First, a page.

Is Silica dust the new asbestos? The dangers of asbestos exposure are well known and since 1999 legislation has been in place that bans its use. However tens of thousands of people are dying each year worldwide from a cancer caused by Respirable Crystalline Silica (or RCS). A new cross-industry initiative has been developed to raise awareness of this avoidable illness.
The HSE define RCS as:
“Silica is a natural substance found in varying amounts in most rocks, sand and clay. For example, sandstone contains more than 70% silica, whereas granite might contain 15-30%. Silica is also a major constituent of construction materials such as bricks, tiles, concrete and mortar.
You generate dust from these materials during many common construction tasks. These include cutting, drilling, grinding and polishing. Some of this dust is fine enough to get deep into your lungs. The fine dust is known as respirable crystalline silica (RCS) and is too fine to see with normal lighting. It is commonly called silica or silica dust.”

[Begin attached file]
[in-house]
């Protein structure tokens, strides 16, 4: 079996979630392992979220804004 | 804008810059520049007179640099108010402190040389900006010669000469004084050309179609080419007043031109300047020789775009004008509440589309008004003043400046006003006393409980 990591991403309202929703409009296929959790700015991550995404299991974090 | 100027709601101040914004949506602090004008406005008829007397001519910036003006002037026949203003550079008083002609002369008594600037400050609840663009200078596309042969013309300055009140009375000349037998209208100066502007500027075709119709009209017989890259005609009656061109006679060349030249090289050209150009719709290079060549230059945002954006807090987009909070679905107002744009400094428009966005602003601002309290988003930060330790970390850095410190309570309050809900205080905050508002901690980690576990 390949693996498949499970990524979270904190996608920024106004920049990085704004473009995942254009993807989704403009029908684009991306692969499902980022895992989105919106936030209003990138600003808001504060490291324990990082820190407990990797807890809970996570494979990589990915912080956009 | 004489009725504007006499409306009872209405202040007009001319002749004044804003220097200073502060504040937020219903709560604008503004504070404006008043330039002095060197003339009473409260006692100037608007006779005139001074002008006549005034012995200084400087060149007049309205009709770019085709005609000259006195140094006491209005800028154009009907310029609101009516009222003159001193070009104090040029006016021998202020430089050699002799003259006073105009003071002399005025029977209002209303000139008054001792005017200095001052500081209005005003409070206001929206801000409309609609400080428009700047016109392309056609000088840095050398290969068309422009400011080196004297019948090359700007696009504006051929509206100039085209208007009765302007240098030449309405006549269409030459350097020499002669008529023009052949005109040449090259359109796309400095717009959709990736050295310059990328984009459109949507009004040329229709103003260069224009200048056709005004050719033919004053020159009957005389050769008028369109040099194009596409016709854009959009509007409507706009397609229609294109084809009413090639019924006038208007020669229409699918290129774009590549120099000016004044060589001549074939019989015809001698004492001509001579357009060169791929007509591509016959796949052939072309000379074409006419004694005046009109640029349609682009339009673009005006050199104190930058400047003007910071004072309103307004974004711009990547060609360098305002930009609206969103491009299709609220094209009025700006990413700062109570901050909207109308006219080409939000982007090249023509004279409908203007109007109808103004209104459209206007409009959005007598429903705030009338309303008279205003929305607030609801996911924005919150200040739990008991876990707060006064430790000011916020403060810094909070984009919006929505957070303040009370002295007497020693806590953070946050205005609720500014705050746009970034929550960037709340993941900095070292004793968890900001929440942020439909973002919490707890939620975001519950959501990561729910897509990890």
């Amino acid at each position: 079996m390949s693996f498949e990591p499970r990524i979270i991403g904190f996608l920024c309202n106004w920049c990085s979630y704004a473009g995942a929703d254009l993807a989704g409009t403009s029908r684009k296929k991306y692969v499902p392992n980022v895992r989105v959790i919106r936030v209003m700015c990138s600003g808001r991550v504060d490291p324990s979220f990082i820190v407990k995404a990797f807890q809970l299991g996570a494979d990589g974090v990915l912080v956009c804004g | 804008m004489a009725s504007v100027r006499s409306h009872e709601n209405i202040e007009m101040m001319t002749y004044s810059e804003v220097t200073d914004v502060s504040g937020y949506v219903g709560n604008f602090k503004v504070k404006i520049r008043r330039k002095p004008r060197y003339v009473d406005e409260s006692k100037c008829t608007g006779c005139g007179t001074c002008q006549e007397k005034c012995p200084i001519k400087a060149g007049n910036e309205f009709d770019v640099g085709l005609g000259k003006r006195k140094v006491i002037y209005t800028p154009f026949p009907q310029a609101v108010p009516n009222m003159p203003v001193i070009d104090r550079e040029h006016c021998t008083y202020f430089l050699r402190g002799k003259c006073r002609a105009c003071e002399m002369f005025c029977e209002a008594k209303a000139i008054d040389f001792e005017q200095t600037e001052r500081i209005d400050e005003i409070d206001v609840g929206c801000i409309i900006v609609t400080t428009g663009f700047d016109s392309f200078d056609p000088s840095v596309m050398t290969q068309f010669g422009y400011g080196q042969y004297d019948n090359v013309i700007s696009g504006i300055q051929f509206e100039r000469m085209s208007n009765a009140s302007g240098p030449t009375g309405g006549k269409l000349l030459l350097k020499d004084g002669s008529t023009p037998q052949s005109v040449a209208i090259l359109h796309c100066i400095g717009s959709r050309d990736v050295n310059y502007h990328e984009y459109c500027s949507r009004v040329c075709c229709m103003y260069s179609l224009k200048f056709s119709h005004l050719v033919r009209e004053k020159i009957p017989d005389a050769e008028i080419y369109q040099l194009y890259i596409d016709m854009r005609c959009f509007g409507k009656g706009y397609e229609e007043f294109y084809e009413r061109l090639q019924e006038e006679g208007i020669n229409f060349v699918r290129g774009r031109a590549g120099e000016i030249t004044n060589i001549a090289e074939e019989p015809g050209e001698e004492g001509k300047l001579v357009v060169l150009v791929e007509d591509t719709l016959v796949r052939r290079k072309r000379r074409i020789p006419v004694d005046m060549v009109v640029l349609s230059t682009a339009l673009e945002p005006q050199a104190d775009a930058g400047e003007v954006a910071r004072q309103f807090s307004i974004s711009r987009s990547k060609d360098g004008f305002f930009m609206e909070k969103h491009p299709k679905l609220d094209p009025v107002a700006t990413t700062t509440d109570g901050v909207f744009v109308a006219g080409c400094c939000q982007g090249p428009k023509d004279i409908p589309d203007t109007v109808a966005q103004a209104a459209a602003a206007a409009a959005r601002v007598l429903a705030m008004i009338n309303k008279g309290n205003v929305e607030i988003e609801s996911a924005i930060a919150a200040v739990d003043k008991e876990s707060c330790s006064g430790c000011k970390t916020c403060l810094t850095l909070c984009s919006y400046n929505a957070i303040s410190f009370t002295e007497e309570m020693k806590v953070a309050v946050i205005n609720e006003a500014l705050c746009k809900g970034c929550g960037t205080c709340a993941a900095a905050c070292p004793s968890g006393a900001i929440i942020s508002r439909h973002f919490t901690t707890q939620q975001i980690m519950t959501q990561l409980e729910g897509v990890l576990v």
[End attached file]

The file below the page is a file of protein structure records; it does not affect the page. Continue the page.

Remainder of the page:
The construction, rail, and mineral products sectors have joined trade and health bodies and regulators in attempting to raise industry awareness and encourage the taking of preventative action against exposure.
RCS is common in many industries including quarrying and construction – work involving bricks, rocks and concrete means significant exposure which can cause silicosis and lung cancer. Unlike asbestos, these materials aren’t optional but straightforward control measures such as LEVs and PPE can help prevent future health problems. As with any inherent health and safety issue, employers must be educated to raise awareness and implement those measure to control exposure.
The Institution of Occupational Safety and Health (IOSH) hosted representatives from industry, academia and the safety and health profession in London last year, and those participants have signed a worldwide commitment to make sure businesses, and those working within them, receive up-to-date information and advice on how to protect themselves.
So, is Silica Dust the new asbestos? Of course we fervently hope not; certainly both the use of PPE and broad awareness is so much better than it was when asbestos was being used in such abundance. But good training and the regular implementation of strict operating policies remain, as always, the key.